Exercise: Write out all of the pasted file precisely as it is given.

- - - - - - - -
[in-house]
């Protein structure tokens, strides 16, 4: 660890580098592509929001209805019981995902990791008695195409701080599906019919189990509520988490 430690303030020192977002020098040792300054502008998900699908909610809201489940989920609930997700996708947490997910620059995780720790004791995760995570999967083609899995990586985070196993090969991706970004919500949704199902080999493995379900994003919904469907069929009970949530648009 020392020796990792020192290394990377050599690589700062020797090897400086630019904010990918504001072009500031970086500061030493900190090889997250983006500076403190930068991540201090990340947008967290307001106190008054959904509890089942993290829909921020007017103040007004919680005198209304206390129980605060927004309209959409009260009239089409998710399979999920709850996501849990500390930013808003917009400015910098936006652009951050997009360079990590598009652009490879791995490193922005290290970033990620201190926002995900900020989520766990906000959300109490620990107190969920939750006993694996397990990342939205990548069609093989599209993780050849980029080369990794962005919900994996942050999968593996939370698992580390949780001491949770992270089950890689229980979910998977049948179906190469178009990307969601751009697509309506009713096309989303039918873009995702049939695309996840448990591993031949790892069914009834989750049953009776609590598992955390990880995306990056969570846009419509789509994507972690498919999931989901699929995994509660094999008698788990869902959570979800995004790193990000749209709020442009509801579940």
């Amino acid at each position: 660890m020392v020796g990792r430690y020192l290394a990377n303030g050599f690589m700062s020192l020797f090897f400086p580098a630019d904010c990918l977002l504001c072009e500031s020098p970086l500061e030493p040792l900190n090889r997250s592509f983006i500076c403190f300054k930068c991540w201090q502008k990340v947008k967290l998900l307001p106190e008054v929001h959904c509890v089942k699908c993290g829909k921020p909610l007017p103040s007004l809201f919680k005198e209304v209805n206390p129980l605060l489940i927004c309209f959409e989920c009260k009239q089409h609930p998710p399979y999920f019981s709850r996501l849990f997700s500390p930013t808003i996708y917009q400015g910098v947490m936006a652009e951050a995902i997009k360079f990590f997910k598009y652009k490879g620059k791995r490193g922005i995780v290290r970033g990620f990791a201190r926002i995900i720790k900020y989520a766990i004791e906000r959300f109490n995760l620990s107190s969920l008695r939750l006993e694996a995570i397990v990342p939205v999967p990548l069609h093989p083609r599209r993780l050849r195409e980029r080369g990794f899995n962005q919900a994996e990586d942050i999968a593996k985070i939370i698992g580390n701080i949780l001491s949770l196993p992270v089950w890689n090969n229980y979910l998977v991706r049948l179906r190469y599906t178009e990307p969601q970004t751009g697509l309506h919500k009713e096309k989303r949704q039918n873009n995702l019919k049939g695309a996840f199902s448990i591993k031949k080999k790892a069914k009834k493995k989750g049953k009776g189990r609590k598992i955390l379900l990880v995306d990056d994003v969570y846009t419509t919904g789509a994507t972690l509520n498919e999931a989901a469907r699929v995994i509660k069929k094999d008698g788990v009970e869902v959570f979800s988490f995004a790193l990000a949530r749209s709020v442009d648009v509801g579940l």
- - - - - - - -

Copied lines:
[in-house]
């Protein structure tokens, strides 16, 4: 660890580098592509929001209805019981995902990791008695195409701080599906019919189990509520988490 430690303030020192977002020098040792300054502008998900699908909610809201489940989920609930997700996708947490997910620059995780720790004791995760995570999967083609899995990586985070196993090969991706970004919500949704199902080999493995379900994003919904469907069929009970949530648009 020392020796990792020192290394990377050599690589700062020797090897400086630019904010990918504001072009500031970086500061030493900190090889997250983006500076403190930068991540201090990340947008967290307001106190008054959904509890089942993290829909921020007017103040007004919680005198209304206390129980605060927004309209959409009260009239089409998710399979999920709850996501849990500390930013808003917009400015910098936006652009951050997009360079990590598009652009490879791995490193922005290290970033990620201190926002995900900020989520766990906000959300109490620990107190969920939750006993694996397990990342939205990548069609093989599209993780050849980029080369990794962005919900994996942050999968593996939370698992580390949780001491949770992270089950890689229980979910998977049948179906190469178009990307969601751009697509309506009713096309989303039918873009995702049939695309996840448990591993031949790892069914009834989750049953009776609590598992955390990880995306990056969570846009419509789509994507972690498919999931989901699929995994509660094999008698788990869902959570979800995004790193990000749209709020442009509801579940």
């Amino acid at each position: 660890m020392v020796g990792r430690y020192l290394a990377n303030g050599f690589m700062s020192l020797f090897f400086p580098a630019d904010c990918l977002l504001c072009e500031s020098p970086l500061e030493p040792l900190n090889r997250s592509f983006i500076c403190f300054k930068c991540w201090q502008k990340v947008k967290l998900l307001p106190e008054v929001h959904c509890v089942k699908c993290g829909k921020p909610l007017p103040s007004l809201f919680k005198e209304v209805n206390p129980l605060l489940i927004c309209f959409e989920c009260k009239q089409h609930p998710p399979y999920f019981s709850r996501l849990f997700s500390p930013t808003i996708y917009q400015g910098v947490m936006a652009e951050a995902i997009k360079f990590f997910k598009y652009k490879g620059k791995r490193g922005i995780v290290r970033g990620f990791a201190r926002i995900i720790k900020y989520a766990i004791e906000r959300f109490n995760l620990s107190s969920l008695r939750l006993e694996a995570i397990v990342p939205v999967p990548l069609h093989p083609r599209r993780l050849r195409e980029r080369g990794f899995n962005q919900a994996e990586d942050i999968a593996k985070i939370i698992g580390n701080i949780l001491s949770l196993p992270v089950w890689n090969n229980y979910l998977v991706r049948l179906r190469y599906t178009e990307p969601q970004t751009g697509l309506h919500k009713e096309k989303r949704q039918n873009n995702l019919k049939g695309a996840f199902s448990i591993k031949k080999k790892a069914k009834k493995k989750g049953k009776g189990r609590k598992i955390l379900l990880v995306d990056d994003v969570y846009t419509t919904g789509a994507t972690l509520n498919e999931a989901a469907r699929v995994i509660k069929k094999d008698g788990v009970e869902v959570f979800s988490f995004a790193l990000a949530r749209s709020v442009d648009v509801g579940l």